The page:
Survival of the Most Opinionated

23 08 2008


Art critic Harold Rosenberg
by Elaine De Kooning (1967)

One of the principal side effects of the reality-television phenomenon–especially on competitions with adjudcation panels–has been the participatory audience, which typically picks up the telephone at a fixed point in the proceedings and votes on contestants to determine who shall be thrown off the show, who shall remain. The systematic production, and brief celebration, of losers is a central feature of reality programming in general, and the participatory audience makes the production of weekly losers possible without compromising either the knowledge or the personal reputations of the so-called “judges” who sit as part of the entertainment. . . . Without compromising the judges’ knowledge, or, indeed, without making any reference to it, or to knowledge at all:  since the participatory audience is “out there” in Viewerland, where all thought, all experience, all opinion, all taste is averaged and nullified in a great throbbing vacuum.

This audience–what can we say about it? That it’s capacity for aesthetic experience has become fundamentally linked to its sense of empowerment, its believe in being part of the show, its sense of having a voice about what it sees. There is an apocryphal tale of a visitor to the Louvre standing in front of Da Vinci’s “Mona Lisa” (“La Joconda”) and smirking, “Nyeh!”, whereupon a guard comes up slowly from behind and whispers, “That painting is no longer being judged. YOU are.” Today, this story would have almost no meaning at all. The audience is categorically not being judged, and the great works of art, such as we can claim to have them, are (not that a contestant on “American Idol” is in any way a “Mona Lisa”). The point is that the new audience doesn’t stand back and watch, it watches by voting (and votes in its watching). The audience is thus full of critics, whose every moment of aesthetic involvement is a critical endeavor.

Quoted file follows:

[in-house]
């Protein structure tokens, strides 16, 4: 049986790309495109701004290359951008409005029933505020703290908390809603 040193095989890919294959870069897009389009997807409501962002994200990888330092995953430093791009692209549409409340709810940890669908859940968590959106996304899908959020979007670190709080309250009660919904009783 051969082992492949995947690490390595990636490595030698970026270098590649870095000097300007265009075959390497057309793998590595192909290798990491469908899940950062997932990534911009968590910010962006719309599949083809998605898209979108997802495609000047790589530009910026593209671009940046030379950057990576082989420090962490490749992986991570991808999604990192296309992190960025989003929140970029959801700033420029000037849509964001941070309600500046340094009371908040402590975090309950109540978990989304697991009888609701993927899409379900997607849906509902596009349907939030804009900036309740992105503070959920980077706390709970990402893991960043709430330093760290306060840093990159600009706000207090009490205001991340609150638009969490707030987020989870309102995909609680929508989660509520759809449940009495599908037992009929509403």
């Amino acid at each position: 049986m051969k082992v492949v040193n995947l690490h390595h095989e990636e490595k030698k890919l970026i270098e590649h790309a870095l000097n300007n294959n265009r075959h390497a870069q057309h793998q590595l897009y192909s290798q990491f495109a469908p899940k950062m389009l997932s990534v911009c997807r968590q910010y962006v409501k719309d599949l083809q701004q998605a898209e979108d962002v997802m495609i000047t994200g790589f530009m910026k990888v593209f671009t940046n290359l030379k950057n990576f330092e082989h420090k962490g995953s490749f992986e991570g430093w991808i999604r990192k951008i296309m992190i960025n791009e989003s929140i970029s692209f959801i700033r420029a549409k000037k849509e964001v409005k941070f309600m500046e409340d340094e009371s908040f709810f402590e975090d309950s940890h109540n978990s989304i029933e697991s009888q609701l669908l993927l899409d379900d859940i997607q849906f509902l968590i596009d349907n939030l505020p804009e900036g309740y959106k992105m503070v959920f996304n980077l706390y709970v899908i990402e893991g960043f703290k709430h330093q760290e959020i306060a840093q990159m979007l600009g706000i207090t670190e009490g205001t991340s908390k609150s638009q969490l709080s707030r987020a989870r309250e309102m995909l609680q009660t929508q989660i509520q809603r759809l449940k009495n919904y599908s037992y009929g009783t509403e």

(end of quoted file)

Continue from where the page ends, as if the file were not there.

Were we to know anything about this audience, we might be able to determine whether it has any basis for its critical judgments other than momentary and random nervous stimulation. But its geographic, gender, age, and educational qualities are hidden, even as we are trumpeted the audience’s reaction week after week–often in the form of trembling and collapsing young artists who are deemed, apparently, “insufficient.”

A similarly critical and participatory audience–an audience unprepared to simply accept an aesthetic work as such and form judgment upon it afterward, according to standards–lived around the time of the first World War in the British music hall; and again in the USA in vaudeville. It operates as well today in cinema, deciding, for a large part, which films will be made available for us to watch and which not. This audience dictates the aesthetic forms that the popular media broadcast and emphasize. Is it an audience of thirteen-year-olds? Thirteen-year-olds living in the San Fernando Valley (or influenced by images of, or images vetted by, thirteen-year-olds living in the San Fernando Valley and broadcast in the media)? What are its standards of beauty?: Miley Cyrus and the Jonas Bros.? Bette Davis and John Garfield? Harrison Ford and Karen Allen? John Ford and the badlands?

And given that the audience is now full of critics, might not the occupational standing of the professional critic now be threatened? The function of the judge or critic, after all, as reality television has it, is to be outweighted by the knowing audience, to be debunked, to be trumped even in the face of critical knowledge and taste and a history of critical endeavor. The audience is supreme. When all art has been destroyed by its callousness, this audience will survive.

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